Precious in the sight of the Lord is the death of His saints
~Psalm 116:15 ~
God has given His people immeasurable consolation as we endure the sorrows of this present age. Eternity will resound with wonder as the redeemed host renders their endless praises to the High and Lofty One, who graciously looks “on him who is poor and of a contrite spirit” (Is. 66:1-2). Astonishingly, although He is enthroned in glory, the Lord closely regards the death of His saints, even calling their ends precious (Ps. 116:15). This line from the Psalm provides both a window through which to behold the character of God and ample comfort for His death-bound saints.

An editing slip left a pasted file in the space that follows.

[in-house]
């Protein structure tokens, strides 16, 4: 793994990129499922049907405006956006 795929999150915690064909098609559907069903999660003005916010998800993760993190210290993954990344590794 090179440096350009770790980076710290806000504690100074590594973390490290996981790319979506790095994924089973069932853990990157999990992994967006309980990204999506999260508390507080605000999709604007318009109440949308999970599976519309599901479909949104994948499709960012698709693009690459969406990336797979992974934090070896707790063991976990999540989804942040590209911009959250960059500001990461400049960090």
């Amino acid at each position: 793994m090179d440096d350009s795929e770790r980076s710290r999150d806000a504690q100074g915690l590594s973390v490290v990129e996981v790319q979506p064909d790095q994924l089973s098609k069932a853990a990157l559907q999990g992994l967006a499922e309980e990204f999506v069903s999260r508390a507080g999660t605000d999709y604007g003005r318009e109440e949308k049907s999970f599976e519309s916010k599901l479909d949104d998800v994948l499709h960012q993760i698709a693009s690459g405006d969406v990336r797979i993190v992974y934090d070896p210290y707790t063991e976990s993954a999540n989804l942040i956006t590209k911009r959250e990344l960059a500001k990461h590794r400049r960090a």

This world’s tyrants and despots care nothing for the death of their subjects. Not so with the everlasting God. Why is this? The white robes of the martyrs are not impersonally woven or haphazardly issued, but each is made and bestowed with singular care and love. If each sparrow dies with the eye of the great God upon it, then surely the ones for whom He has given His Son can hope for at least the same attention. God has promised never to leave nor forsake His people, an assurance by no means invalidated in death’s cold visitation. The saints shall not—cannot—die alone, unguarded, or abandoned by Him. Their heavenly Father beholds the groaning, grieving, agony, sorrows, tears, and tremblings of the soul. In the death of saints, He does not turn away in wrath, nor recoil in horror. Even though death has no place in His living presence, He still draws near to the deathbed and bottles up tears, all the while counting the wanderings and sighs of His beloved (Ps. 56:8). The tenderness with which He loves makes the most affectionate human sympathy seem as cold as a stone. This is precisely what the mourners noticed about the Savior’s tears over the death of His friend Lazarus: “See how He loved him” (Jn. 11:36).